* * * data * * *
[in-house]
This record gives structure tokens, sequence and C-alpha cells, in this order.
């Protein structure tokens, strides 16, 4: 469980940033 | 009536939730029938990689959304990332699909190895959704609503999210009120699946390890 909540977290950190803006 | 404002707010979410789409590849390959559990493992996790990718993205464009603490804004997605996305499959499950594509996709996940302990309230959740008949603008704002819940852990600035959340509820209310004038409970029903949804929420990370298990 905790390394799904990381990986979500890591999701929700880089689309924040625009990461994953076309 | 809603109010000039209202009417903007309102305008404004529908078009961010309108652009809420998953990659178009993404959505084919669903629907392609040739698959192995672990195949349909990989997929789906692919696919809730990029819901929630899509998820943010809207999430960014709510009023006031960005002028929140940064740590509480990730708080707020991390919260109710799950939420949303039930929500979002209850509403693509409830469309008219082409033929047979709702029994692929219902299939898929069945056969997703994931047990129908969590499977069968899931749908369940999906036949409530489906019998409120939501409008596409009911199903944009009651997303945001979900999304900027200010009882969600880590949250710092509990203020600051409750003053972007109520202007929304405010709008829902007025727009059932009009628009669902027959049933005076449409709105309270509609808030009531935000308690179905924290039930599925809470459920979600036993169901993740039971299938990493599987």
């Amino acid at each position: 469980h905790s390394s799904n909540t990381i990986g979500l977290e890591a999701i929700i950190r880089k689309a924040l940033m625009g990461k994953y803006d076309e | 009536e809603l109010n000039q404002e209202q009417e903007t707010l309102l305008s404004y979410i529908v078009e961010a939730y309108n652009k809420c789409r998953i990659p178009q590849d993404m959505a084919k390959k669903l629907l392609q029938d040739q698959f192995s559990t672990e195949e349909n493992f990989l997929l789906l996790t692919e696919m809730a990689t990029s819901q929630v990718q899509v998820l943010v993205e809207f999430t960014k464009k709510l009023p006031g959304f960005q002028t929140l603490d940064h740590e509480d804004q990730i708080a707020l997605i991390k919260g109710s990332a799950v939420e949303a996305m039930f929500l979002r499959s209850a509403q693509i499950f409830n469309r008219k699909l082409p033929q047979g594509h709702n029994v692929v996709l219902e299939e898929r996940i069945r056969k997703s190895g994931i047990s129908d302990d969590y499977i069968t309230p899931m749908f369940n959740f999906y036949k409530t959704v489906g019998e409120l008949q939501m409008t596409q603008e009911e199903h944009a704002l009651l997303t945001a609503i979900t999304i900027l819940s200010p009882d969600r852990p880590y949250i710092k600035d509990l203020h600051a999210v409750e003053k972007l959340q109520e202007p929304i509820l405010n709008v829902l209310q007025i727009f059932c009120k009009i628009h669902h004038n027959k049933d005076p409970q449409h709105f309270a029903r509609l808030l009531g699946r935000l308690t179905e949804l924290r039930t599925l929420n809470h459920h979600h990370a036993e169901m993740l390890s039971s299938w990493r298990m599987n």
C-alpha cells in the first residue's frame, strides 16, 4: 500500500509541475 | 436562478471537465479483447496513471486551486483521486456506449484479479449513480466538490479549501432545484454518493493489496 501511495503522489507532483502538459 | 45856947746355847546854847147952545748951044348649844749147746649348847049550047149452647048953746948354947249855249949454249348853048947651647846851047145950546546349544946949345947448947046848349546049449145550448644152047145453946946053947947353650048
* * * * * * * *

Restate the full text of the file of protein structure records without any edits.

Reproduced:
[in-house]
This record gives structure tokens, sequence and C-alpha cells, in this order.
């Protein structure tokens, strides 16, 4: 469980940033 | 009536939730029938990689959304990332699909190895959704609503999210009120699946390890 909540977290950190803006 | 404002707010979410789409590849390959559990493992996790990718993205464009603490804004997605996305499959499950594509996709996940302990309230959740008949603008704002819940852990600035959340509820209310004038409970029903949804929420990370298990 905790390394799904990381990986979500890591999701929700880089689309924040625009990461994953076309 | 809603109010000039209202009417903007309102305008404004529908078009961010309108652009809420998953990659178009993404959505084919669903629907392609040739698959192995672990195949349909990989997929789906692919696919809730990029819901929630899509998820943010809207999430960014709510009023006031960005002028929140940064740590509480990730708080707020991390919260109710799950939420949303039930929500979002209850509403693509409830469309008219082409033929047979709702029994692929219902299939898929069945056969997703994931047990129908969590499977069968899931749908369940999906036949409530489906019998409120939501409008596409009911199903944009009651997303945001979900999304900027200010009882969600880590949250710092509990203020600051409750003053972007109520202007929304405010709008829902007025727009059932009009628009669902027959049933005076449409709105309270509609808030009531935000308690179905924290039930599925809470459920979600036993169901993740039971299938990493599987």
């Amino acid at each position: 469980h905790s390394s799904n909540t990381i990986g979500l977290e890591a999701i929700i950190r880089k689309a924040l940033m625009g990461k994953y803006d076309e | 009536e809603l109010n000039q404002e209202q009417e903007t707010l309102l305008s404004y979410i529908v078009e961010a939730y309108n652009k809420c789409r998953i990659p178009q590849d993404m959505a084919k390959k669903l629907l392609q029938d040739q698959f192995s559990t672990e195949e349909n493992f990989l997929l789906l996790t692919e696919m809730a990689t990029s819901q929630v990718q899509v998820l943010v993205e809207f999430t960014k464009k709510l009023p006031g959304f960005q002028t929140l603490d940064h740590e509480d804004q990730i708080a707020l997605i991390k919260g109710s990332a799950v939420e949303a996305m039930f929500l979002r499959s209850a509403q693509i499950f409830n469309r008219k699909l082409p033929q047979g594509h709702n029994v692929v996709l219902e299939e898929r996940i069945r056969k997703s190895g994931i047990s129908d302990d969590y499977i069968t309230p899931m749908f369940n959740f999906y036949k409530t959704v489906g019998e409120l008949q939501m409008t596409q603008e009911e199903h944009a704002l009651l997303t945001a609503i979900t999304i900027l819940s200010p009882d969600r852990p880590y949250i710092k600035d509990l203020h600051a999210v409750e003053k972007l959340q109520e202007p929304i509820l405010n709008v829902l209310q007025i727009f059932c009120k009009i628009h669902h004038n027959k049933d005076p409970q449409h709105f309270a029903r509609l808030l009531g699946r935000l308690t179905e949804l924290r039930t599925l929420n809470h459920h979600h990370a036993e169901m993740l390890s039971s299938w990493r298990m599987n």
C-alpha cells in the first residue's frame, strides 16, 4: 500500500509541475 | 436562478471537465479483447496513471486551486483521486456506449484479479449513480466538490479549501432545484454518493493489496 501511495503522489507532483502538459 | 45856947746355847546854847147952545748951044348649844749147746649348847049550047149452647048953746948354947249855249949454249348853048947651647846851047145950546546349544946949345947448947046848349546049449145550448644152047145453946946053947947353650048